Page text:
The Both & Opinions on Weezer

theboth

After finding surprising inspiration in Thin Lizzy in a hotel room, veteran singer-songwriters Aimee Mann and Ted Leo joined forces to form The Both. Tune in for a conversation and live performance. Later Rivers Cuomo and Weezer are back with a new album.

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It has been an historic few weeks for aging rockers on the Billboard charts. First, at age 88, Tony Bennett broke his own record as the oldest living artist to have a #1 record with Cheek to Cheek, his duet with Lady Gaga. Then, we have diva Barbra Streisand with her own duet album Partners. The success of her latest endeavor makes her the only artist to have a #1 album in each of the past six decades.

Just when you thought concert tickets couldn’t get more expensive, they just might. Independent concert and event promotion company, C3 Presents will reportedly sell 51% of the company to Live Nation. C3 is responsible for events like Lollapalooza and Austin City Limits Music Festival. A collaboration with Death Star Live Nation would greatly increase that company’s stake in the U.S. concert market and possibly lead to higher ticket prices for you the concertgoer.

Which designer has English indie pop band The xx in a fury? Hugo Boss recently used a song in its new ad campaign—one that sounds strikingly similar to Intro by The xx. The band is extremely unhappy, calling the song a poorly designed fake. Perhaps Hugo Boss should stick to designing clothes.

The Both

Ted Leo and Aimee Mann seem like an unlikely pairing: he’s punk, she’s folk, but as The Both, the duo make beautiful music together. And inspiration for forming this mutual admiration society came from some strange places including Twitter and a shared love of comedy and Thin Lizzy. And the project seems to have been liberating for both musicians—freeing them up from their typecast constraints of political rocker or singer-songwriter. Ted and Aimee perform songs from The Both’s self-titled debut, including a celebration of Milwaukee and its utterly bizarre Bronze Fonz.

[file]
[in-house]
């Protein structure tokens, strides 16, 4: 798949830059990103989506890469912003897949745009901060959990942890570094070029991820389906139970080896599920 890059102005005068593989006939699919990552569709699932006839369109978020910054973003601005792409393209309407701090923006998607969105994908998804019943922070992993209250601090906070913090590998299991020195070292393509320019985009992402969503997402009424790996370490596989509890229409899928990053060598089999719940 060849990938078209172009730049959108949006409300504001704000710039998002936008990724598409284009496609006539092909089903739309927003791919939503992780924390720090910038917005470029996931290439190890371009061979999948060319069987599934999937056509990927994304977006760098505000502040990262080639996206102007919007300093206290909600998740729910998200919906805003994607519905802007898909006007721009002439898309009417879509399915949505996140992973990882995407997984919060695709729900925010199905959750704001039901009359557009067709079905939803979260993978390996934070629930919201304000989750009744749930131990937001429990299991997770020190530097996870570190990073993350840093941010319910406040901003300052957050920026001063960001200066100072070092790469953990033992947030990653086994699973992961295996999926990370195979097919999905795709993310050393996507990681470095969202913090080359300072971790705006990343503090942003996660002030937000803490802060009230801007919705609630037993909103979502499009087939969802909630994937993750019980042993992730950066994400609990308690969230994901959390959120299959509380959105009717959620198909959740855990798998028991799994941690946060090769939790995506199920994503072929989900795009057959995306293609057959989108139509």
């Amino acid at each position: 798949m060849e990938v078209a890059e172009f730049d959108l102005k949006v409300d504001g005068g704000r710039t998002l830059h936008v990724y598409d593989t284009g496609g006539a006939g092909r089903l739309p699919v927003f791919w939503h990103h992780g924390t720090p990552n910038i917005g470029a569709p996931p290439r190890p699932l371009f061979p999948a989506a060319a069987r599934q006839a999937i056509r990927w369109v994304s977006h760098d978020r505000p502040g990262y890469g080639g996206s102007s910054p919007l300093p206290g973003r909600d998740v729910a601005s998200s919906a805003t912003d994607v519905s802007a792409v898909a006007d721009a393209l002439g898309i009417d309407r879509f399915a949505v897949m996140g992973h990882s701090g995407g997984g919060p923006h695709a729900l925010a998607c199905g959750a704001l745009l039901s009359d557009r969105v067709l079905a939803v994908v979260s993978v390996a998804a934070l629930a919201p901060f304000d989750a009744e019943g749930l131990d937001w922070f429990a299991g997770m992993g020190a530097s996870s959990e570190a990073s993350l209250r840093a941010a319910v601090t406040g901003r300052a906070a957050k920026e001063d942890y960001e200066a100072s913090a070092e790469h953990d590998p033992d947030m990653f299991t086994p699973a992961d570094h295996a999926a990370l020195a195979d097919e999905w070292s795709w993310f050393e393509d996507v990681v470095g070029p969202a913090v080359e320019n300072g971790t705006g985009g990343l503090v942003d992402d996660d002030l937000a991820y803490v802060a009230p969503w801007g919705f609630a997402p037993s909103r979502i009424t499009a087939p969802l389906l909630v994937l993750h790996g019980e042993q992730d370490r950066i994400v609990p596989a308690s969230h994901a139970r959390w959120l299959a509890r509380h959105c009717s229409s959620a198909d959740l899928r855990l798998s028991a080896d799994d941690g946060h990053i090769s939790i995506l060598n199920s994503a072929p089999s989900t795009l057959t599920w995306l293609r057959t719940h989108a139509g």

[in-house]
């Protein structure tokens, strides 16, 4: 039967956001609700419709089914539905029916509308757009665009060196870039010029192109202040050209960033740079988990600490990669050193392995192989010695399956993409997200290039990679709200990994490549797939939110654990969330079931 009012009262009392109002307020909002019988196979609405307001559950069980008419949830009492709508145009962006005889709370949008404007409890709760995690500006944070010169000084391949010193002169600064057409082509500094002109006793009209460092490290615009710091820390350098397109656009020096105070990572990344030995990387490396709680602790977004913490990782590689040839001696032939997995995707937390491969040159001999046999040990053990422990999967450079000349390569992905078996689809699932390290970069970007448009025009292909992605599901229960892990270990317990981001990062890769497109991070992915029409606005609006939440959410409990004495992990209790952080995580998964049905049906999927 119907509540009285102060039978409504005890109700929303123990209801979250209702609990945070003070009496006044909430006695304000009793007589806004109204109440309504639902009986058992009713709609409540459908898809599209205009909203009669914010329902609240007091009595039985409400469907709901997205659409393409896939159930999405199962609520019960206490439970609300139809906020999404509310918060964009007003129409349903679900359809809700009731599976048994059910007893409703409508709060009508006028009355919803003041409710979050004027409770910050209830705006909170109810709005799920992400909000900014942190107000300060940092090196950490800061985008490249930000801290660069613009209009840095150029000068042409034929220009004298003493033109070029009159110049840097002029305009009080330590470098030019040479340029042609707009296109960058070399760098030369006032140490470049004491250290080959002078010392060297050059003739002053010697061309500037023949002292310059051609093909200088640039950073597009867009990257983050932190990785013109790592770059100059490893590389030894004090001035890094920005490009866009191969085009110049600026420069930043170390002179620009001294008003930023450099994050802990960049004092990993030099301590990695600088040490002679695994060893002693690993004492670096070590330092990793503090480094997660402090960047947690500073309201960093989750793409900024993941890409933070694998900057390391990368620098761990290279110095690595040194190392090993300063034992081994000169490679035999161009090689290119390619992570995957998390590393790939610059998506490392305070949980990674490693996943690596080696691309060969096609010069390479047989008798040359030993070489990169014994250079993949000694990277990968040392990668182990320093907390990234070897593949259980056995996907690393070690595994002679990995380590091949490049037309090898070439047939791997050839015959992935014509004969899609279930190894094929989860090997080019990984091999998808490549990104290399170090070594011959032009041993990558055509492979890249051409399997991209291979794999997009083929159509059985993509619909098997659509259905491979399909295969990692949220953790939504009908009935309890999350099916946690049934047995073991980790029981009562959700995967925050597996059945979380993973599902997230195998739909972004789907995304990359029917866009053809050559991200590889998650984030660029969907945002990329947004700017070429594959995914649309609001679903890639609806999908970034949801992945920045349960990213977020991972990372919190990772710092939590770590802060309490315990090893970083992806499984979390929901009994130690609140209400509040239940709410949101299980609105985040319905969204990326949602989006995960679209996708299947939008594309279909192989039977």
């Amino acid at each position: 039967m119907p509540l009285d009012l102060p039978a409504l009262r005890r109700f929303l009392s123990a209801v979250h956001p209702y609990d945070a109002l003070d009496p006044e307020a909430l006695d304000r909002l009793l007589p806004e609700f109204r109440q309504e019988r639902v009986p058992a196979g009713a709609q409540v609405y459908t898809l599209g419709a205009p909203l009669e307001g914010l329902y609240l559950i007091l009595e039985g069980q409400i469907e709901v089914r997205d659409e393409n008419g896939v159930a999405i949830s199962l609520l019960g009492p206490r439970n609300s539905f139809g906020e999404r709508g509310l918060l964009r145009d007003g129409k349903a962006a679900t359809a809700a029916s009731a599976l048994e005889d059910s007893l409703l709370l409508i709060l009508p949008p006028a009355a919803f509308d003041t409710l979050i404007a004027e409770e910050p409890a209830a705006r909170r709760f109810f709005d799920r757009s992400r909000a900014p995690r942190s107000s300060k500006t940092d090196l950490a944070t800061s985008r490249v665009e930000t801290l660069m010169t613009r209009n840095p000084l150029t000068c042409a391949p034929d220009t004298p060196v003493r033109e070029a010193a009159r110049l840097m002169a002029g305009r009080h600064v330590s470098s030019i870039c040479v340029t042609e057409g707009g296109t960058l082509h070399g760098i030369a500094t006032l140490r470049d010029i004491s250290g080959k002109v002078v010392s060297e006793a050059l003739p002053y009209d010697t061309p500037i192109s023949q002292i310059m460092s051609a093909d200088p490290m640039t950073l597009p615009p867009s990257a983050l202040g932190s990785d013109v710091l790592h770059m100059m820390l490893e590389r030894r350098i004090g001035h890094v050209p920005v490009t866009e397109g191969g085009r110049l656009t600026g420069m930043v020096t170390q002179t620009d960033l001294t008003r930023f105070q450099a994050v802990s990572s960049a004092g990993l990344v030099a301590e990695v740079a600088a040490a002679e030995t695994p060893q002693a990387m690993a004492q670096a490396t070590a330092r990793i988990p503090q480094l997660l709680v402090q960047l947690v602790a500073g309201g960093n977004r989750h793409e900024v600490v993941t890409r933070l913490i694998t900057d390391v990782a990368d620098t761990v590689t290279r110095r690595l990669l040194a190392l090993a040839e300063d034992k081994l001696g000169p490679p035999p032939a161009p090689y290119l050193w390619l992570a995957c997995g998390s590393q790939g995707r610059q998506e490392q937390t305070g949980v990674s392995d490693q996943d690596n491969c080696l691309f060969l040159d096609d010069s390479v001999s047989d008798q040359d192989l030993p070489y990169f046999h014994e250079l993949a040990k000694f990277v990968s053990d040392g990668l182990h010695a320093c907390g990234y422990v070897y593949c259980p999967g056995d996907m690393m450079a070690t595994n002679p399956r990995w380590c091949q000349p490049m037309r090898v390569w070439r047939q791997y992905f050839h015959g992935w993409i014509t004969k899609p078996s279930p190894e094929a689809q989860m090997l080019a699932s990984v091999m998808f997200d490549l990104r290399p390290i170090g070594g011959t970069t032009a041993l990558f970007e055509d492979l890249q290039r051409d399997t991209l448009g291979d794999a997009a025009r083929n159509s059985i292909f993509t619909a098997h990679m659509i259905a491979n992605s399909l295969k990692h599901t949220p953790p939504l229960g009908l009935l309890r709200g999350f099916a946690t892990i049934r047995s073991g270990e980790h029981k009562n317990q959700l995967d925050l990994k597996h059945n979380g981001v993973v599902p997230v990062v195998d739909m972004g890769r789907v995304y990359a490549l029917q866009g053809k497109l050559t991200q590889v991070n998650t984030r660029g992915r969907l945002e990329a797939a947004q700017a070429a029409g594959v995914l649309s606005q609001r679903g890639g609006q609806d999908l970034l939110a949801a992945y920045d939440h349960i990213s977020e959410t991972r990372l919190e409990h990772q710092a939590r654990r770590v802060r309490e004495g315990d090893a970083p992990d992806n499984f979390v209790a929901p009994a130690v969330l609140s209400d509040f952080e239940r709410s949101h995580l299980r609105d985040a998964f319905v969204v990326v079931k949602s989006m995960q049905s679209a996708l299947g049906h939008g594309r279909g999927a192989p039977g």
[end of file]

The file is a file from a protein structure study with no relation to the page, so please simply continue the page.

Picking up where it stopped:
Everything Will Be Alright in the End Weezer

Everything Will Be Alright In the End

Alternative heroes Weezer are back with a new album, but Greg says you’d be forgiven if you thought it was 1994 all over again. Back in 2010, Weezer frontman Rivers Cuomo sat down with Jim and Greg to defend his material against claims of pandering to fans. Greg respects Cuomo, but that doesn’t change the fact that he thinks the singer is doing it all over again on Weezer’s latest, Everything Will Be Alright in the End. Greg encourages Cuomo not be bothered so much by what he thinks his fans want more of: emotional guitar riffs and faintly wise musings on life and love. Instead, he should just stick with what he does best: crafting pleasurable pop melodies and hooks that feel good and aren’t out to change the world. Everything Will Be Alright in the End is a Try It for Greg. Jim isn’t as bothered by Weezer’s obvious pining for the past. Yes, you should probably ignore the record’s reaching thematic bent (an exploration of Cuomo’s relationship with fans, females and his father), but don’t discount the song’s genius hooks and offbeat subject matter. Everything Will Be Alright in the End is just plain fun, and the best Weezer album since 2000’s The Green Album. Jim says Buy It.

Greg

Idaho-native Paul Revere of the 1960’s colonial-garbed band Paul Revere and the Raiders passed away this week from cancer, so Greg chooses to remember the ringleader of the raucous band by taking their song Louie, Go Home with him to the Desert Island Jukebox. The 1964 single is a response to The Kingsmen’s 1963 song Louie Louie—one they put together after relocating from Idaho to Kingsmen territory in the Pacific Northwest. The tongue-in-cheek track would later go on to be recorded by David Bowie (still known then as David Jones), The Who, Joan Jett and more.

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